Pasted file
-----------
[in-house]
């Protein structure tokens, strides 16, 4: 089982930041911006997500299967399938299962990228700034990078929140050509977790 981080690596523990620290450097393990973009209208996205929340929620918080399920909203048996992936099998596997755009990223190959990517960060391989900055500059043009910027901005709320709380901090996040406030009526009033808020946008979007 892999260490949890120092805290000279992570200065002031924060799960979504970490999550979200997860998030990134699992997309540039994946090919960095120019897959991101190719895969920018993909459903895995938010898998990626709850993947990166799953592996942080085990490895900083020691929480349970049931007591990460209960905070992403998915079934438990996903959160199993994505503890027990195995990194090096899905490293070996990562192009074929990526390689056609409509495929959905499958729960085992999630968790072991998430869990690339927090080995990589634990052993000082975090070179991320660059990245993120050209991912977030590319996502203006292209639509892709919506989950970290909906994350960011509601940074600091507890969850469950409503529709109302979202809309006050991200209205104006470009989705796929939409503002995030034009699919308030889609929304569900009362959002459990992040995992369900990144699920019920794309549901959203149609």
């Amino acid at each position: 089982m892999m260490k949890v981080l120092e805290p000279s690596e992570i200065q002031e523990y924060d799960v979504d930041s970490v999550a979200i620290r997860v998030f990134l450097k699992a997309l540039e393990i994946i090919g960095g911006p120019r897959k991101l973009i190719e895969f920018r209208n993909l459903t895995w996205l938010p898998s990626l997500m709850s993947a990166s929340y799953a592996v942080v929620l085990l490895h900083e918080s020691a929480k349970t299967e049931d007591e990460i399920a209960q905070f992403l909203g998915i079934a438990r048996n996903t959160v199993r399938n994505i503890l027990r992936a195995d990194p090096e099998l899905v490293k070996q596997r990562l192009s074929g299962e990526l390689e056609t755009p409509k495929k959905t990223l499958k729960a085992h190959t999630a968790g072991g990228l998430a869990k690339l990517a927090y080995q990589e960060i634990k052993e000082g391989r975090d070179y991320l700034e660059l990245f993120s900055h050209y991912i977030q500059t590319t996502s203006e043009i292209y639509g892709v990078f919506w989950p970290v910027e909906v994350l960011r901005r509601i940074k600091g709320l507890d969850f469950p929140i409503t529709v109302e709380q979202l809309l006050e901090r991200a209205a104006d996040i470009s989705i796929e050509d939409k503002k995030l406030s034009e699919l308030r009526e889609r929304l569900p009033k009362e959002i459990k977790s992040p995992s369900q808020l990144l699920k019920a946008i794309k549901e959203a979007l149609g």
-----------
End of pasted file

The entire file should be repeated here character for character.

[in-house]
């Protein structure tokens, strides 16, 4: 089982930041911006997500299967399938299962990228700034990078929140050509977790 981080690596523990620290450097393990973009209208996205929340929620918080399920909203048996992936099998596997755009990223190959990517960060391989900055500059043009910027901005709320709380901090996040406030009526009033808020946008979007 892999260490949890120092805290000279992570200065002031924060799960979504970490999550979200997860998030990134699992997309540039994946090919960095120019897959991101190719895969920018993909459903895995938010898998990626709850993947990166799953592996942080085990490895900083020691929480349970049931007591990460209960905070992403998915079934438990996903959160199993994505503890027990195995990194090096899905490293070996990562192009074929990526390689056609409509495929959905499958729960085992999630968790072991998430869990690339927090080995990589634990052993000082975090070179991320660059990245993120050209991912977030590319996502203006292209639509892709919506989950970290909906994350960011509601940074600091507890969850469950409503529709109302979202809309006050991200209205104006470009989705796929939409503002995030034009699919308030889609929304569900009362959002459990992040995992369900990144699920019920794309549901959203149609």
């Amino acid at each position: 089982m892999m260490k949890v981080l120092e805290p000279s690596e992570i200065q002031e523990y924060d799960v979504d930041s970490v999550a979200i620290r997860v998030f990134l450097k699992a997309l540039e393990i994946i090919g960095g911006p120019r897959k991101l973009i190719e895969f920018r209208n993909l459903t895995w996205l938010p898998s990626l997500m709850s993947a990166s929340y799953a592996v942080v929620l085990l490895h900083e918080s020691a929480k349970t299967e049931d007591e990460i399920a209960q905070f992403l909203g998915i079934a438990r048996n996903t959160v199993r399938n994505i503890l027990r992936a195995d990194p090096e099998l899905v490293k070996q596997r990562l192009s074929g299962e990526l390689e056609t755009p409509k495929k959905t990223l499958k729960a085992h190959t999630a968790g072991g990228l998430a869990k690339l990517a927090y080995q990589e960060i634990k052993e000082g391989r975090d070179y991320l700034e660059l990245f993120s900055h050209y991912i977030q500059t590319t996502s203006e043009i292209y639509g892709v990078f919506w989950p970290v910027e909906v994350l960011r901005r509601i940074k600091g709320l507890d969850f469950p929140i409503t529709v109302e709380q979202l809309l006050e901090r991200a209205a104006d996040i470009s989705i796929e050509d939409k503002k995030l406030s034009e699919l308030r009526e889609r929304l569900p009033k009362e959002i459990k977790s992040p995992s369900q808020l990144l699920k019920a946008i794309k549901e959203a979007l149609g």